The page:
Thursday, March 31, 2005

Gay Friendly Contracts

Kudos to Bob Allen at Ethics Daily for his article about Mohler's defense of Southern Seminary's contract with a gay friendly firm. Mohler said,
We want to be faithful to our own convictions, but we recognize that we will inevitably be doing business with companies and individuals whose convictions on some of these issues may differ from our own.... This is not a surprising phenomenon.

Mohler also said he would see a problem if the seminary had to "violate its own conscience . . . change its convictions or be silent about its convictions, but that is not required here."

I commend Mohler for his logical and ethical response on this issue. I just wish he would extend the same logic to contracts between homosexuals. Gay "civil unions" pose no more threat to society than seminary contracts with gay friendly firms.

4 comments:

Snoofy said...

I have long felt it is difficult, generally fruitless, and maybe pointless to try and get a person who has not been born of the Spirit of God to follow Christian standards. But the homosexual agenda is much more than civil unions, it is marriage with all the rights of adoption - something that is already happening even if usually by homosexuals lying on their adoption applications (a lesbian relative of mine did this some years back and adopted a daughter with her partner). At some level moderate Baptists are going to have to face the music on this issue and the intersection of civil law and morality.

Tig said...

I can remember a presidential debate between Bill Clinton and the elder George Bush, in which Bush made the statement "You can't legislate morality" Too bad his son and the Moral Mafia haven't figured it out. Family law for adoption is based on what is best for the child. A loving parent, regardless of gender orientation, or foster care. Remember Jesus had to make a choice once to heal on the sabbath, he chose doing good, and the spirit of the law, over observing the letter of the law. How stupid is it to make a constitutional amendment over the definition of a word.

Snoofy said...

To say you can't legislate morality is a rather silly statement since all criminal law is based on morality. We have legislated away the Mormon's right to polygamy, an older man's right to sex with an under age woman, the right to possess child porn, the right to an unregistered gun. The question is not whether we legislate morality, it's whose morality do we legislate.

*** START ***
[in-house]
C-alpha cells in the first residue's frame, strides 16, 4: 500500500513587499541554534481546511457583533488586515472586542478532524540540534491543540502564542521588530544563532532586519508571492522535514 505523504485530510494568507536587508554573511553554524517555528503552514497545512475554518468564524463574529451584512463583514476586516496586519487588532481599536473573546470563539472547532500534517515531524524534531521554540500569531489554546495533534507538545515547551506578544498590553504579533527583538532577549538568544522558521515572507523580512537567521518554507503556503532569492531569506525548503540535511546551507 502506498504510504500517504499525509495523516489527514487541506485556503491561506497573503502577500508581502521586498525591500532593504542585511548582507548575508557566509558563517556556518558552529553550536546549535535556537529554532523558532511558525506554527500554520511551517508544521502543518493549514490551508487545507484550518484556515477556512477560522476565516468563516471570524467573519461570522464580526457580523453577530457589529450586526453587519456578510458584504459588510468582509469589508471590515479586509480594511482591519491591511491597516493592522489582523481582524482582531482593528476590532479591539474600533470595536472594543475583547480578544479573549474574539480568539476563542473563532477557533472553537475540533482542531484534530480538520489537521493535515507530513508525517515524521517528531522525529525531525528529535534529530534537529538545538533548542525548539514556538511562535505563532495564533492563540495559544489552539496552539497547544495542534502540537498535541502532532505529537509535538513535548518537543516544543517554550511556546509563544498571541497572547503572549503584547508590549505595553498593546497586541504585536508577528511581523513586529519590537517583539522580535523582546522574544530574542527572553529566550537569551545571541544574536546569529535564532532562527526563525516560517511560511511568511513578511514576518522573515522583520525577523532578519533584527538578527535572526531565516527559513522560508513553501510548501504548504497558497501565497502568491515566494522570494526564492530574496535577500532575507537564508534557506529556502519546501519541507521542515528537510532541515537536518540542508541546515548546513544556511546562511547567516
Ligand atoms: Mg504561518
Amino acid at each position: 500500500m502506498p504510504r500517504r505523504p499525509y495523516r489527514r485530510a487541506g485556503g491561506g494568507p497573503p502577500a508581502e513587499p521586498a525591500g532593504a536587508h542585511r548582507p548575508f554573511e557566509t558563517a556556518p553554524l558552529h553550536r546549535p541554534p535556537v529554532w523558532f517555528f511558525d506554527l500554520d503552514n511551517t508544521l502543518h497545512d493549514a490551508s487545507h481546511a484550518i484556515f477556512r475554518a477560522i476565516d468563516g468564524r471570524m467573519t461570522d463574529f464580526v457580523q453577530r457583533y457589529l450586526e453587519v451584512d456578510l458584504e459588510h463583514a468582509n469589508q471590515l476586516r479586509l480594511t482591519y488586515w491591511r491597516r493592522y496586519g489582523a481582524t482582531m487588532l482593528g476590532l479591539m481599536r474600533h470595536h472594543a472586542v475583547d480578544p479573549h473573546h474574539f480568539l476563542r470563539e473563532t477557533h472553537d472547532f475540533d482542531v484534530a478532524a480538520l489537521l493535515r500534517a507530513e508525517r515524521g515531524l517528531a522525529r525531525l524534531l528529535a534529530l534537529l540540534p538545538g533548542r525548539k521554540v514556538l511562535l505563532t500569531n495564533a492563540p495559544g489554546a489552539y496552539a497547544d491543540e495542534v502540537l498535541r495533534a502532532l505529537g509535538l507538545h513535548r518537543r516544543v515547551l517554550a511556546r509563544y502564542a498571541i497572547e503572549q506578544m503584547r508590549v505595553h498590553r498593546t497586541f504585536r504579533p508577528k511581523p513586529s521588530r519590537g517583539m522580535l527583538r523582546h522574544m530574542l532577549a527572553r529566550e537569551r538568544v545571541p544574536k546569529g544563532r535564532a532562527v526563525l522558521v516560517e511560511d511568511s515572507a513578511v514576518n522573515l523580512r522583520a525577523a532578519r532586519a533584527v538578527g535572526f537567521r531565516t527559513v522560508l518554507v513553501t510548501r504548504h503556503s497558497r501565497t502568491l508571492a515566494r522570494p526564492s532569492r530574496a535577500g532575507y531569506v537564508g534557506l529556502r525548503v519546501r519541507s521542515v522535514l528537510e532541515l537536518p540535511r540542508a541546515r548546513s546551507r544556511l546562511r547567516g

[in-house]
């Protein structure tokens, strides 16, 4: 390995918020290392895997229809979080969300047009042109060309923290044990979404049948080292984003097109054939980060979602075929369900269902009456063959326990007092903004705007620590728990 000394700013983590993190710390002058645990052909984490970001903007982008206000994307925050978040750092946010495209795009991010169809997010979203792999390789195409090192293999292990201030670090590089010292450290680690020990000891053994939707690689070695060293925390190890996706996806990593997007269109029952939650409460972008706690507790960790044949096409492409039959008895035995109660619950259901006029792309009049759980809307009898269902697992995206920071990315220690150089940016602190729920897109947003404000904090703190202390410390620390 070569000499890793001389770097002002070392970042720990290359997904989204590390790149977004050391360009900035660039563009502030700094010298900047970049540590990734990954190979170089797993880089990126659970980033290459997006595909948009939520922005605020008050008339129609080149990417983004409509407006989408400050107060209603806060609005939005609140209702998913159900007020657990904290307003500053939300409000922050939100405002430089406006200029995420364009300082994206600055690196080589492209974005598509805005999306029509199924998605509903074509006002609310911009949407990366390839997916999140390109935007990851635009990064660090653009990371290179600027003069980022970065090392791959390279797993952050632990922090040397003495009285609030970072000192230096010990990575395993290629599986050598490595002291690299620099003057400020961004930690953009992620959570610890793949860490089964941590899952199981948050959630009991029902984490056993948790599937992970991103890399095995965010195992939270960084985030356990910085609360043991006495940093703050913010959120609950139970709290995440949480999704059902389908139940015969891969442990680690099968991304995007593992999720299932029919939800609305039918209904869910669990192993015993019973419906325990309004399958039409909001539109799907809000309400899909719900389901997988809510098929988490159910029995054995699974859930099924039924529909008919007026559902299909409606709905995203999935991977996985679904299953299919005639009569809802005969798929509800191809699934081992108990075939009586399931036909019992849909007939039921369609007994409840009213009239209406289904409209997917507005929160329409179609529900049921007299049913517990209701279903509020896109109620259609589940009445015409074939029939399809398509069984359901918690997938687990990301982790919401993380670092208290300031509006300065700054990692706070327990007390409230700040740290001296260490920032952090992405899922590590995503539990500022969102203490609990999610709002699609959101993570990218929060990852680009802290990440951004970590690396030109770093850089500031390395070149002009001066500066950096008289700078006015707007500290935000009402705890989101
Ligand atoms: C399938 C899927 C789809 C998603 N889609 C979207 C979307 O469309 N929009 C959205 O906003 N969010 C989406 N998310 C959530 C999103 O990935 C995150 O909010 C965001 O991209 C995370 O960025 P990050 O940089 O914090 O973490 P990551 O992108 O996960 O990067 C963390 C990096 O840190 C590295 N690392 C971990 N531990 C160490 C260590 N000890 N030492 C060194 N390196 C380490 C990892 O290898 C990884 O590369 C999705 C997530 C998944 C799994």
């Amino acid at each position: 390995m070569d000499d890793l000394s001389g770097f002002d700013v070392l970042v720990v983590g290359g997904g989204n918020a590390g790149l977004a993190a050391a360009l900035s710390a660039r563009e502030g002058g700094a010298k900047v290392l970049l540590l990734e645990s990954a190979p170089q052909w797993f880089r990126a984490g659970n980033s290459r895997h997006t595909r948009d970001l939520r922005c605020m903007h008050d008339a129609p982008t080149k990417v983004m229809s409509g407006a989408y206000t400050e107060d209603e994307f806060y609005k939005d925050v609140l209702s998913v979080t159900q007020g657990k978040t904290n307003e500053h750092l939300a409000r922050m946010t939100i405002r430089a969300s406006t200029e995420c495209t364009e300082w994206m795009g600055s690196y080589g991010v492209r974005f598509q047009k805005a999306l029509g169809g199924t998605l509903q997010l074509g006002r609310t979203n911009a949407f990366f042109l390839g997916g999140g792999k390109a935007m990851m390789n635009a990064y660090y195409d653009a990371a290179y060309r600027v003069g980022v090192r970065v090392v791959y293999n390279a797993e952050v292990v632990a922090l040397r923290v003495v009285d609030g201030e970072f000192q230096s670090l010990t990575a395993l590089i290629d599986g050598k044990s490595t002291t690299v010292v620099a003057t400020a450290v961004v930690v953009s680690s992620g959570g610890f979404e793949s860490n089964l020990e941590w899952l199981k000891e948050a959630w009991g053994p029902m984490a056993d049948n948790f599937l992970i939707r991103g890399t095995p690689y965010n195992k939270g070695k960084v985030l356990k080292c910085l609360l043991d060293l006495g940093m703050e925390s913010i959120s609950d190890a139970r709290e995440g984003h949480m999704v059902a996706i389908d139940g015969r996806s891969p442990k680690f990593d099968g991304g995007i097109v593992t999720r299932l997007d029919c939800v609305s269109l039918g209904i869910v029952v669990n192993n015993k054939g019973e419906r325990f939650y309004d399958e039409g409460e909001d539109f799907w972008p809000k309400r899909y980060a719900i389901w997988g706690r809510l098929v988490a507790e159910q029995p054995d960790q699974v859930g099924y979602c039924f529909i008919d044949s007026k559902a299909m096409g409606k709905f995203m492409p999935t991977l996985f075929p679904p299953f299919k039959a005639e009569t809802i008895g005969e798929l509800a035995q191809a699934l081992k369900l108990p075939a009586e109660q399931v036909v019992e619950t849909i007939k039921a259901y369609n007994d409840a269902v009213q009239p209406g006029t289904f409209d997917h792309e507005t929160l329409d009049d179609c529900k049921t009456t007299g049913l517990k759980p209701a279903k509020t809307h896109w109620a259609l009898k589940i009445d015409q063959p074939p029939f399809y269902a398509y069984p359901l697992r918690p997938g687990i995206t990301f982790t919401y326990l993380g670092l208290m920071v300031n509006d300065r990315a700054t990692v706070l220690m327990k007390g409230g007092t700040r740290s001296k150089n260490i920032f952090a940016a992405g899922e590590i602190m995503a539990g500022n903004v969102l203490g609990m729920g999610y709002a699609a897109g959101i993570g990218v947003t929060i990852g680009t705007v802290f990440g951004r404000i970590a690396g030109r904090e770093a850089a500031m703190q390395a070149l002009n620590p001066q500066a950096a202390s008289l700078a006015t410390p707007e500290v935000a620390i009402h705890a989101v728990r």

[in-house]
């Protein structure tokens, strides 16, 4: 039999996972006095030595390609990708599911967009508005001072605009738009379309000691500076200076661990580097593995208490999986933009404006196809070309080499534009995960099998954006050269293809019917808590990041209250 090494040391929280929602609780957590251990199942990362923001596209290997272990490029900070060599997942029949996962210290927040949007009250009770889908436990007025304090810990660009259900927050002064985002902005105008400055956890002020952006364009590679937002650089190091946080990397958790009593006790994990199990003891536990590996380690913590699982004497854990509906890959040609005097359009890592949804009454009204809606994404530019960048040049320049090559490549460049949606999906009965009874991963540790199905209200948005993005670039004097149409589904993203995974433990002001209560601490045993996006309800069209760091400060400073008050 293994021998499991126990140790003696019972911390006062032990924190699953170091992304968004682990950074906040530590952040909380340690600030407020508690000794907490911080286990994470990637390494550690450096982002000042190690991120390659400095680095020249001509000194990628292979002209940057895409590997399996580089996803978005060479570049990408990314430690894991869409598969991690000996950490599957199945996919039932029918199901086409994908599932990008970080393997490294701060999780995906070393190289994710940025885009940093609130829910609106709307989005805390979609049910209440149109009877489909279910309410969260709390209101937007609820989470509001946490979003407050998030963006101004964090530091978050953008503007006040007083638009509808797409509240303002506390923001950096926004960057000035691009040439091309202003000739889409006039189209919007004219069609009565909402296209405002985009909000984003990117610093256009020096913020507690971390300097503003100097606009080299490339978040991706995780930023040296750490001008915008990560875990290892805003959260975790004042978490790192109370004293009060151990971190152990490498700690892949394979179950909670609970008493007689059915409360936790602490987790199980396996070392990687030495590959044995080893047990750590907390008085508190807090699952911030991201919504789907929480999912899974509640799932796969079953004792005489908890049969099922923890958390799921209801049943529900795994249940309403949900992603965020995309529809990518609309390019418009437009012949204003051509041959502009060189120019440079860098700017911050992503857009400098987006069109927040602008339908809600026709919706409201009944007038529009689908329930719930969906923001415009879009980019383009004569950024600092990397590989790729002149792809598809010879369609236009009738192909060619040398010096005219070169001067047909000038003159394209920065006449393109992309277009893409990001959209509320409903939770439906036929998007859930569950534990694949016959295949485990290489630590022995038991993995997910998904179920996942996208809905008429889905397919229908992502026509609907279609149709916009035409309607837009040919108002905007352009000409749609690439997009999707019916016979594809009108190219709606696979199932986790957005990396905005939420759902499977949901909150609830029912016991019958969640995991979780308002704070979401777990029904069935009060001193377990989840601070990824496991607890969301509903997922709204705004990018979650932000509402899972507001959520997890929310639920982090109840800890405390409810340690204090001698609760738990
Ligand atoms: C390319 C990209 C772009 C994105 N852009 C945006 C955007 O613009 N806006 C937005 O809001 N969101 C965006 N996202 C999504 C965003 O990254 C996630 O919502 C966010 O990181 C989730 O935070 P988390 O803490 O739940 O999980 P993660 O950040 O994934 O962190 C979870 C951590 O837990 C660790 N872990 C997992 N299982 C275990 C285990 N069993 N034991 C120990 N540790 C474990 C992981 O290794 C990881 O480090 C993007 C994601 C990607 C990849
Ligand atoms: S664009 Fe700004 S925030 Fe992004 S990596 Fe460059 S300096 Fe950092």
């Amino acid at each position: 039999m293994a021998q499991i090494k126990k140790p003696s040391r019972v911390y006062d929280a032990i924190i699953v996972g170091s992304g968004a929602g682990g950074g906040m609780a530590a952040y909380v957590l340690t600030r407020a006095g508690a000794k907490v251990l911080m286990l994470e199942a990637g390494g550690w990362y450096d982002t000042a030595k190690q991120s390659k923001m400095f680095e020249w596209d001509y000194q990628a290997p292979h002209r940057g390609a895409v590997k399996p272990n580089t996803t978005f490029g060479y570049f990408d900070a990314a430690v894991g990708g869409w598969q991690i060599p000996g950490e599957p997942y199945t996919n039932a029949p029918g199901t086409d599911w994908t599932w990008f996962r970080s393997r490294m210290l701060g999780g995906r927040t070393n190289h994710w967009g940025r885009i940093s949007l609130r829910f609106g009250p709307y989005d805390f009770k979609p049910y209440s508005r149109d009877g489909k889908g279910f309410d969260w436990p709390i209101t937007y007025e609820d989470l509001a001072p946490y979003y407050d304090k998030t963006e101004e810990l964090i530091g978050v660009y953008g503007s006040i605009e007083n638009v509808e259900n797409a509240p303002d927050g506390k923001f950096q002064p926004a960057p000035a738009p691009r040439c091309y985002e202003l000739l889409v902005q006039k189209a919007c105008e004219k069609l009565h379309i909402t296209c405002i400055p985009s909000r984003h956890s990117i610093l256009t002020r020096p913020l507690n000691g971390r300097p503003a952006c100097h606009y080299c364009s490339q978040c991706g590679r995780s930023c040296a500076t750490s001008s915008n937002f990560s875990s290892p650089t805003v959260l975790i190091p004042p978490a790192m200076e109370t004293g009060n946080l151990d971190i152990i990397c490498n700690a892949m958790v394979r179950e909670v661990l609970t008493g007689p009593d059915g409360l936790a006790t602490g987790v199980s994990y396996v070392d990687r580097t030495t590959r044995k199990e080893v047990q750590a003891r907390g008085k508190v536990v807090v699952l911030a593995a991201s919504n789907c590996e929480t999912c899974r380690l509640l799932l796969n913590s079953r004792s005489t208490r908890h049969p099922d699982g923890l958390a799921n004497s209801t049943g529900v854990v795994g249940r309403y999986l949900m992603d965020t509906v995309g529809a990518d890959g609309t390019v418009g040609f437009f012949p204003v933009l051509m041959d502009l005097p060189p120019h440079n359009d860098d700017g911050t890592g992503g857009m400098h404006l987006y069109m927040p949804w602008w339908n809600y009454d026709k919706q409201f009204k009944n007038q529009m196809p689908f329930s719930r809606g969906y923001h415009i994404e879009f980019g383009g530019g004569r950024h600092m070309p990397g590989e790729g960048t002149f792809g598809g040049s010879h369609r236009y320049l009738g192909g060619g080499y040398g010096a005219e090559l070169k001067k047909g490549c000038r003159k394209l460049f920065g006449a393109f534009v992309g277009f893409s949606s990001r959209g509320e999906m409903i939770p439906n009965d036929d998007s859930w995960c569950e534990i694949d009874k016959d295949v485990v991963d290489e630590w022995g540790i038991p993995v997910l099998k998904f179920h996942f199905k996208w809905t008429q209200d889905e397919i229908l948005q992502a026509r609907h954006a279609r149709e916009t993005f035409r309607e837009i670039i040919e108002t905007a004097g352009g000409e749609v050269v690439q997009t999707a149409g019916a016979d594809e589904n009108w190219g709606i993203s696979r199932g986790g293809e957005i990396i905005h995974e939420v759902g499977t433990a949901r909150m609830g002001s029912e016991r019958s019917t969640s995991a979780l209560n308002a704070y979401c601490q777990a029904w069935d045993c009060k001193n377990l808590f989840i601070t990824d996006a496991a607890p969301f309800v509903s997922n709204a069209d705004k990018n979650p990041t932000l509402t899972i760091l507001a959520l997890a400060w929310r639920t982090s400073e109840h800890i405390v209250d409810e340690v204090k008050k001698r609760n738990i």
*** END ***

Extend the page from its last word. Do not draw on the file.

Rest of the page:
Tig said...

Most laws fall into two catagories. Those that protect us from the other actions of others, and those that are intended to protect us from ourselves. The first most people have no trouble, these laws are understandable. Theft, murder, false witness, rape... all legal systems incorporate these. The other catagory fall under what is known as Social Gospel in the U.S. This is the area that falls under legislating morality, and what is faught over. Drugs, misuse of weapons, marriage regulations (by the way monogomy comes from Roman law, not Mosaic law, Paul's admonishment to Timothy to be the husband of one wife, does not come from Jesus, he is merely telling Timothy to obey Roman law)
Yes all legal systems try to get people to conform to social norms, but if the social norms change like they do in the U.S. the fight is on. The Moral Mafia wanting to impose the stupid Calvinism that England found so oppressive under Cromwell, and America still remembers with a sour taste from the Puritans of New England is the very reason why Baptists of Virginia were so insistant on seperation of Church and State.
Besides I quoted George I, Republican President.